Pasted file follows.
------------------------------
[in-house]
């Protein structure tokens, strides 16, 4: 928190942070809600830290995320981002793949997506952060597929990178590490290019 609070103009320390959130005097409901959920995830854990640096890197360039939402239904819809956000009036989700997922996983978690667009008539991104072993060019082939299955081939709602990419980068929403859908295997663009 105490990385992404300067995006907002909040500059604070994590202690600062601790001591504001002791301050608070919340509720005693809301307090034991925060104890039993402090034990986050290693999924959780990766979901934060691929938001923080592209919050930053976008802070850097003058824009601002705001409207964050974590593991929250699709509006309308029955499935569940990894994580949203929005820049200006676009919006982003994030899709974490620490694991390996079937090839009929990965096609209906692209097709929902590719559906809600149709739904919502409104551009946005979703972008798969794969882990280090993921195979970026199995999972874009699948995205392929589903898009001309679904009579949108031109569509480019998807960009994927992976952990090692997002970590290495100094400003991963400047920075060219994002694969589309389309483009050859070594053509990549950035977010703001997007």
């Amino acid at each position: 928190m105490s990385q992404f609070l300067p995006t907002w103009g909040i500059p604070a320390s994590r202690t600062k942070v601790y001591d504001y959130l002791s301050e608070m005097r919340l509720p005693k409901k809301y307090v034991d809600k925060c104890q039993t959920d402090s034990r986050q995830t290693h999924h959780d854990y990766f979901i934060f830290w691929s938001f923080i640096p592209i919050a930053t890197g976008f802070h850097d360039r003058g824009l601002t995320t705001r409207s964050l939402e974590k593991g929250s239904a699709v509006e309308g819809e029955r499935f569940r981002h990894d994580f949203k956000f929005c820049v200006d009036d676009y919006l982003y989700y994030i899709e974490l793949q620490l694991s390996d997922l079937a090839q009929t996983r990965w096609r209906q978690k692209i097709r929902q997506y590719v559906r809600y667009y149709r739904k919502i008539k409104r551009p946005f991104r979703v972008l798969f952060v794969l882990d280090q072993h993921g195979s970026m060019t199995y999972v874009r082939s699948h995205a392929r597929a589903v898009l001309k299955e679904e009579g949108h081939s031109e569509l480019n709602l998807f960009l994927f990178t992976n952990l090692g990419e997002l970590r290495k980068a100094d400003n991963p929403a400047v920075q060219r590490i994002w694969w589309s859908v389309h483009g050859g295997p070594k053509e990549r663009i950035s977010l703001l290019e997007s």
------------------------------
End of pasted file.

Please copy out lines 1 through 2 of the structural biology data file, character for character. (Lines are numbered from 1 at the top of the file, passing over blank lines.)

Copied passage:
[in-house]
């Protein structure tokens, strides 16, 4: 928190942070809600830290995320981002793949997506952060597929990178590490290019 609070103009320390959130005097409901959920995830854990640096890197360039939402239904819809956000009036989700997922996983978690667009008539991104072993060019082939299955081939709602990419980068929403859908295997663009 105490990385992404300067995006907002909040500059604070994590202690600062601790001591504001002791301050608070919340509720005693809301307090034991925060104890039993402090034990986050290693999924959780990766979901934060691929938001923080592209919050930053976008802070850097003058824009601002705001409207964050974590593991929250699709509006309308029955499935569940990894994580949203929005820049200006676009919006982003994030899709974490620490694991390996079937090839009929990965096609209906692209097709929902590719559906809600149709739904919502409104551009946005979703972008798969794969882990280090993921195979970026199995999972874009699948995205392929589903898009001309679904009579949108031109569509480019998807960009994927992976952990090692997002970590290495100094400003991963400047920075060219994002694969589309389309483009050859070594053509990549950035977010703001997007």